If this is a house drop, the line that runs from the provider's pedestal to the house, it is going to be RG-6 cable most likely. A bit larger than one-quarter of an inch in diameter. There is a product for cable television installers that meets your description, coax in conduit, although that's a very loose description in my opinion. Ostensibly it's been created to protect the cable from digging cuts (and you can see how that worked out) and to allow pulling of replacement coax. Typically, the installation puts so many bends into the conduit that friction wins over pulling a new line into the tubing.
You state that you've spliced it, but did you use coaxial connectors including an F-81 barrel to join the connections?
As noted in a previous answer, you may not have enough slack to perform a single connection.
If you've not used "industry standard" connectors and had insufficient weatherproofing/waterproofing, you can be assured of poor signal (ghosting, snow/pixelation) and a quick demise to the splice.
If you've used the correct connectors and good waterproofing, you may get a few months of service from the connection.
Adhesive lined heat shrink tubing provides really good protection, but it has limitations in the underground environment, especially in wet conditions.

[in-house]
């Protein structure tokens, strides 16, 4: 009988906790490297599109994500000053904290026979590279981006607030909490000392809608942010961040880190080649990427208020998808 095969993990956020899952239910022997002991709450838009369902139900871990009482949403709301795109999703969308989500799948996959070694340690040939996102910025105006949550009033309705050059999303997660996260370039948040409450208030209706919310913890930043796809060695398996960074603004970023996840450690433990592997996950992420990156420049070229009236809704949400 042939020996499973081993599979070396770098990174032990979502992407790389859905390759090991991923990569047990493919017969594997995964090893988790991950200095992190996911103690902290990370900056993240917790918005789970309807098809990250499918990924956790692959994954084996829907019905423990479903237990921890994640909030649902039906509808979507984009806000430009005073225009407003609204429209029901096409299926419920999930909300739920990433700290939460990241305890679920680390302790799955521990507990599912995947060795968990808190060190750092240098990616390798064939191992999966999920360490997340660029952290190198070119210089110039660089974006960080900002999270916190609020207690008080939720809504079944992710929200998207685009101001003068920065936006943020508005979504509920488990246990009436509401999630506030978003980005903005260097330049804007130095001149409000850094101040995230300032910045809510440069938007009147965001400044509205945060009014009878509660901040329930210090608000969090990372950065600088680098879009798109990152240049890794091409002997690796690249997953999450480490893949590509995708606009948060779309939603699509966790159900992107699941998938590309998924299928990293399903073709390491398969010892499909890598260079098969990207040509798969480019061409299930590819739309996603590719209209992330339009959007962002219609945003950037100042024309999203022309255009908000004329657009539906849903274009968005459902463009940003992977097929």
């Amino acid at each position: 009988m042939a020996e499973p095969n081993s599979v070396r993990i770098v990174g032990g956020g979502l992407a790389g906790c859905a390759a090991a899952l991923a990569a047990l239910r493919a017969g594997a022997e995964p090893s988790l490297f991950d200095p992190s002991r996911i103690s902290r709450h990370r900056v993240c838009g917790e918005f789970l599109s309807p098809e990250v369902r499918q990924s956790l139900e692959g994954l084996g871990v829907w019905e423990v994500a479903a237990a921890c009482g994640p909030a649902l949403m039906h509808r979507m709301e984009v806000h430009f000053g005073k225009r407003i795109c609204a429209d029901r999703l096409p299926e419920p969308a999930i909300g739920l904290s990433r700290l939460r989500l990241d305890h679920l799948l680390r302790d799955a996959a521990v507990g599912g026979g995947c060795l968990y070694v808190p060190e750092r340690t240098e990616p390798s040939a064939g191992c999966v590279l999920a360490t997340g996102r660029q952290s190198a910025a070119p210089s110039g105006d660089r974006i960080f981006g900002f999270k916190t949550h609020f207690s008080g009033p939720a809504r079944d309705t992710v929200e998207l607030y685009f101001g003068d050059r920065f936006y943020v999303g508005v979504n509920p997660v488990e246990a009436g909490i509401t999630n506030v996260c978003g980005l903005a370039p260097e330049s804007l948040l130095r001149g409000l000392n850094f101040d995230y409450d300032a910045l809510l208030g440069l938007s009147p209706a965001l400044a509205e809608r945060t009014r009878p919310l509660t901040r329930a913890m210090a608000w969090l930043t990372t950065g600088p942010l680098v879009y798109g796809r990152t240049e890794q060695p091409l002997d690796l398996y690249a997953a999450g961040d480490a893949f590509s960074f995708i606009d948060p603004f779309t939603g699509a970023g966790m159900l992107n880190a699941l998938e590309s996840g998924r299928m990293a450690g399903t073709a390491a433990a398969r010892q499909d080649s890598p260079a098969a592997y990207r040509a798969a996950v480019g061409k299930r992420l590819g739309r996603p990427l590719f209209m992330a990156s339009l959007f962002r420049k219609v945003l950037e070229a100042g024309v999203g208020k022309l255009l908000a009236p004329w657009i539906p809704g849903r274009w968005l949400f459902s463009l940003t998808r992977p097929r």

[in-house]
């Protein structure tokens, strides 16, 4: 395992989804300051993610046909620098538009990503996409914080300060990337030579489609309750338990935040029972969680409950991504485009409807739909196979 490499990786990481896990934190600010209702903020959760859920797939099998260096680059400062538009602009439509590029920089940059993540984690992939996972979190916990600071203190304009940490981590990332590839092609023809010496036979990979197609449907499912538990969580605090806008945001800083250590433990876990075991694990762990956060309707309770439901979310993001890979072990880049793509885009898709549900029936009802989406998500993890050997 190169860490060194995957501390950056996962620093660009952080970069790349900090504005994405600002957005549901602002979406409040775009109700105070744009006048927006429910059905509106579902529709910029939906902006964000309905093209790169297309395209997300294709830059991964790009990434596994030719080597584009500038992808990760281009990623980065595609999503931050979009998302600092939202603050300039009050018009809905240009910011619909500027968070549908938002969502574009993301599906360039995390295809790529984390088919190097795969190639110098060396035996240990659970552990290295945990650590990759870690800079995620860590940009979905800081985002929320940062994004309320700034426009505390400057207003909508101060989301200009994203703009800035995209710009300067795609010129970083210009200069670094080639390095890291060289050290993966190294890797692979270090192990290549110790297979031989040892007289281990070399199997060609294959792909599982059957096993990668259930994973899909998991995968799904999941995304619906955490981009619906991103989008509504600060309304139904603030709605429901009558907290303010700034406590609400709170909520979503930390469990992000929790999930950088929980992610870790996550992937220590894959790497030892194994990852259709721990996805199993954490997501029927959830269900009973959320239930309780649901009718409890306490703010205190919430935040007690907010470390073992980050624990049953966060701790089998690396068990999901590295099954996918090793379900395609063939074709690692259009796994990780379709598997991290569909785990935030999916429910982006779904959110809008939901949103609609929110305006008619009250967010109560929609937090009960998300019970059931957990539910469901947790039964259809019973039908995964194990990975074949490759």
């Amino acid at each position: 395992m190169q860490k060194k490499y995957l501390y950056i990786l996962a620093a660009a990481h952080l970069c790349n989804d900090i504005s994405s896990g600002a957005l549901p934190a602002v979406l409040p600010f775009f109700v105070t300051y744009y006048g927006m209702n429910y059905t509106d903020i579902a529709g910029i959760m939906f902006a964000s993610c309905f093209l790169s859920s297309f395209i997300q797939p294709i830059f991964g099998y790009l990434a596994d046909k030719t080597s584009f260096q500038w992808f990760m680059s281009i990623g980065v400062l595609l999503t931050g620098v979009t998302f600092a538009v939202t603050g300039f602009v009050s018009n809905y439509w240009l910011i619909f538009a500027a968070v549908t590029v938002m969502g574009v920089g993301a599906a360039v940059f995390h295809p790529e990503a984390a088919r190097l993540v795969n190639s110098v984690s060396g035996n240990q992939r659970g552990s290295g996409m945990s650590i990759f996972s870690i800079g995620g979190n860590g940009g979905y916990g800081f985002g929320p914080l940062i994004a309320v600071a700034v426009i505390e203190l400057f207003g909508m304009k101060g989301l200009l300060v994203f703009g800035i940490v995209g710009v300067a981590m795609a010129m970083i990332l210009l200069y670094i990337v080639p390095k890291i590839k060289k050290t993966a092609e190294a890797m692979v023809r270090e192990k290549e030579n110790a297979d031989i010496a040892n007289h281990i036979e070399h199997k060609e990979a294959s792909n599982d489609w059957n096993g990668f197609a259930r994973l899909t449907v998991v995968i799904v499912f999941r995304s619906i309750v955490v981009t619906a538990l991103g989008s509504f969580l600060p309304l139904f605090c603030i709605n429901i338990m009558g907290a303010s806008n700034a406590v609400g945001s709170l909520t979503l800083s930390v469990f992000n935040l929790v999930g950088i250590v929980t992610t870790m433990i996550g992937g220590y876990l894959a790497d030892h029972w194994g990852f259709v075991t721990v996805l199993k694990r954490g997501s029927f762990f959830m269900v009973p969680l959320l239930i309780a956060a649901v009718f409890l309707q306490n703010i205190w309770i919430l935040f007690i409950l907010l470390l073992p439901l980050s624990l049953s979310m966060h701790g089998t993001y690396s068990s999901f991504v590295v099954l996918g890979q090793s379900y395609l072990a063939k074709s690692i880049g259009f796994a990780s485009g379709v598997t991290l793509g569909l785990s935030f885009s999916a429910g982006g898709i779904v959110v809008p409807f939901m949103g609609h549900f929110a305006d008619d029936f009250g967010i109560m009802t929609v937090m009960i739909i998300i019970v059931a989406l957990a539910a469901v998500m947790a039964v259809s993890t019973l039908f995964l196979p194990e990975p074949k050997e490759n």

In twenty years of cable television service, I've performed (against company policy) underground splices of house drops. Almost always (can't think of an exception) I've had to return to replace the entire drop.
If your cable company charges you to replace a house drop, you can dig your own trench and ask them for a length of coax to replace the entire damaged run. No need to go all "sprinkler-system" on the trench. It's common to use a square edge shovel, stomp it into the ground and wiggle it fore and aft to make a v-shaped trench. Move one blade to the side and repeat until you reach your goal.
Television coaxial cable has no voltage and requires no minimum depth. If you want to ensure future protection, get big-box-store small diameter conduit and trench it in, then put a pull string inside to make the replacement easier.
You'd really want to call the cable company to make the connections at the pedestal and house demarcation box to ensure problem free service.
Cable Television demarcation box
Cable Television pedestal